Katherine Brunt in doubt for England's World T20 opener against Sri Lanka
England's senior allrounder Katherine Brunt broke down while bowling her first competitive over since aggravating a recurring back injury, leaving her almost certain to miss England's opening match of the Women's World T20. Brunt will be assessed on Thursday and England are desperately hoping the injury won't rule her out for the entire tournament.
Brunt was brought into the attack in the eighth over of England's final warm-up match against India at Providence Stadium but was able to complete just five deliveries before leaving the field in obvious discomfort.
The 33-year-old has been dogged by back problems in recent years but the current issue is a recurrence of the injury she sustained during the Women's Big Bash League last year. Brunt has been in an uphill race to recover ahead of the World T20 since aggravating her back in September. And while England had only tentative hopes she would be fit for their opening match against Sri Lanka on Saturday they were prepared to give her every chance to prove her fitness.
But, bowling off a shortened run-up, Brunt was clearly struggling before she walked off, and while head coach Mark Robinson said he wouldn't rule her out of the tournament before she was assessed tomorrow, Brunt's own frustrated and emotional demeanour spoke volumes.
"It didn't look great at that point, did it?" Robinson said. "She hasn't been able to take any part in the competition so far, she's been practising, and today was a game to get her up and running. She's on a reduced run-up. It's hard for us, she's an important player.
"Two of the players that bat in our top five in the summer are out. We've prepared for that as well, something we have to take on the chin, back the other players.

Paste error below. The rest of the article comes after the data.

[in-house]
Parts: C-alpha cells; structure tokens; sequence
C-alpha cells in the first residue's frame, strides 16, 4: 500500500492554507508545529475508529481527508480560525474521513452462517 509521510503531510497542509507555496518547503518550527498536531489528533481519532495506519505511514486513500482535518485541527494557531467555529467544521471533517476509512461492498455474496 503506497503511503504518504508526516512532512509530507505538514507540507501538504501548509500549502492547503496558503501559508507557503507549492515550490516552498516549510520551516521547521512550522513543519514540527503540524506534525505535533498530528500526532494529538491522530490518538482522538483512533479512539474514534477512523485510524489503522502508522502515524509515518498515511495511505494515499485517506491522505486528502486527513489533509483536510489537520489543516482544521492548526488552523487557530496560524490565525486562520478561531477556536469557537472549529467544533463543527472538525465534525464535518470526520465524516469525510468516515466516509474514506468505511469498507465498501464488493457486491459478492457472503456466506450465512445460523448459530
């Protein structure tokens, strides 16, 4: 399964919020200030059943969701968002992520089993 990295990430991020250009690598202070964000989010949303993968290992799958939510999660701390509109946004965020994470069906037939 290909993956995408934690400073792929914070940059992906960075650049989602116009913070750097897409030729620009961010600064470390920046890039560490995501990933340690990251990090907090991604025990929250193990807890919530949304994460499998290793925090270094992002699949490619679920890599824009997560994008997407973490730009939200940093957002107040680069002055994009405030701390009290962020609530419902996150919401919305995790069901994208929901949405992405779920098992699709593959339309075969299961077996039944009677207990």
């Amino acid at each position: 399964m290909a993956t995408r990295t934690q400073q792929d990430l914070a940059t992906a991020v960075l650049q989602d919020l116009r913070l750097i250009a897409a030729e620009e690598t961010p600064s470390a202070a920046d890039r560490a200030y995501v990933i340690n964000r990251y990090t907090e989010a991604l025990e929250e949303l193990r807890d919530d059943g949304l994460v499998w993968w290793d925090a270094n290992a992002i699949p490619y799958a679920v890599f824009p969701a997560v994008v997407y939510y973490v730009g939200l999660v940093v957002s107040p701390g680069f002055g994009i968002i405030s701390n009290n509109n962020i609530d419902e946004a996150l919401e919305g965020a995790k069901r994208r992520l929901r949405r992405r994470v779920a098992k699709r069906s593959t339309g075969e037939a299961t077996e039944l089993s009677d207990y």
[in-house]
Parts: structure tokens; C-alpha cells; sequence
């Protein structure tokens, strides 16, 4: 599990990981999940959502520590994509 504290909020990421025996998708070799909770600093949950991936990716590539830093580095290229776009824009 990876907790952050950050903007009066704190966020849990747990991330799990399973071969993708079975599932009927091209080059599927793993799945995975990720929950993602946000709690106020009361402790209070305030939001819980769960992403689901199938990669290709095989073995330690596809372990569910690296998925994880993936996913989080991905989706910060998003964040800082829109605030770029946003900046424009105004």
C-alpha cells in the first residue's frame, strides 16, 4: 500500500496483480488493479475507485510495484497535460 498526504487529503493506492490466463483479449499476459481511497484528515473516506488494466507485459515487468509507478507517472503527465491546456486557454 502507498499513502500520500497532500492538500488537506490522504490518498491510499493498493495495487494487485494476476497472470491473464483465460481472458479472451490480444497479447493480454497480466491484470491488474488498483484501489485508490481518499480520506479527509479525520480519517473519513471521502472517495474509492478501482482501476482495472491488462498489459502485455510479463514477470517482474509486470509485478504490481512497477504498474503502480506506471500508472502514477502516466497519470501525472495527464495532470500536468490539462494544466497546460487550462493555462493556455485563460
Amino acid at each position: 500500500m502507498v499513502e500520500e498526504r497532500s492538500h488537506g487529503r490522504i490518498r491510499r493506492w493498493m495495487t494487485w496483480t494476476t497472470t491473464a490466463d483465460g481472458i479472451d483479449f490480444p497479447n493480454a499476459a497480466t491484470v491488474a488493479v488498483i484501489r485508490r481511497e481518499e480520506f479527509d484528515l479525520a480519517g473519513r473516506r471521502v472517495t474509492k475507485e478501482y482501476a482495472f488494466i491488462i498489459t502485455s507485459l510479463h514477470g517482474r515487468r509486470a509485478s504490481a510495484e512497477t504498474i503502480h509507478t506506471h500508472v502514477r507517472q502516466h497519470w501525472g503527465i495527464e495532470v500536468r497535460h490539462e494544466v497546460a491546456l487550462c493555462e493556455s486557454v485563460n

"I think it was a bit of a shock in there as well, from her point of work. She's an emotional girl anyway. She put a lot into trying to get out today and she played, and suddenly she feels like she's going into spasms as such. And you've got NZ watching, you've got the press with the cameraman, everything going on, a lot of emotion, so that's where we need to take stock and see where we are."
England's plans without Brunt centre around two of three debutants in the squad who are hardly like-for-like replacements for the seaming allrounder. Linsey Smith is a left-arm spinner - although she has bowled seam in the past - while Sophia Dunkley is a middle-order batsman who bowls part-time legspin. Smith has been particularly impressive in the warm-up fixtures and appears to be the most likely replacement for Brunt against Sri Lanka in Saint Lucia.
"You can't replace Katherine because she bats and bowls," Robinson said. "We haven't got a genuine allrounder who can do that role so we're going to have to pick either a bowler or we have to pick a batter. So we're going to have to go in with four bowlers and your Nat [Sciver] and Heather [Knight] and if Dunks [Sophia Dunkley] is playing and Dani Wyatt to fill in, or we go five specialist bowlers and we play six batsmen and that's your dilemma. We planned that she might not make it but we had to give her every chance."
England finished 11 runs short of India's total in the final warm-up for both sides before the tournament begins on Friday. Harmanpreet Kaur was in imperious form for India, smiting 62 off 32 deliveries in setting England 145 for victory. But despite a sprightly half-century from Dani Wyatt, England struggled to get India's spinners away.
"We've had three games over here since July," Robinson said. "Tonight was really, really good. We played West Indies in front of 4000 people, that was really good as well. South Africa was a quite convincing win. Tonight was a great learner for us. Their spinners outbowled us. They bowled into the wicket and protected the short boundary.
"We bowled all length and got hit, gave the batter a chance to hit over somebody's head, which you can't do in these conditions. It shows here that if you bowl back of a length as a spinner, with leg side back, it's old-fashioned women's cricket, it's hard to clear the boundary."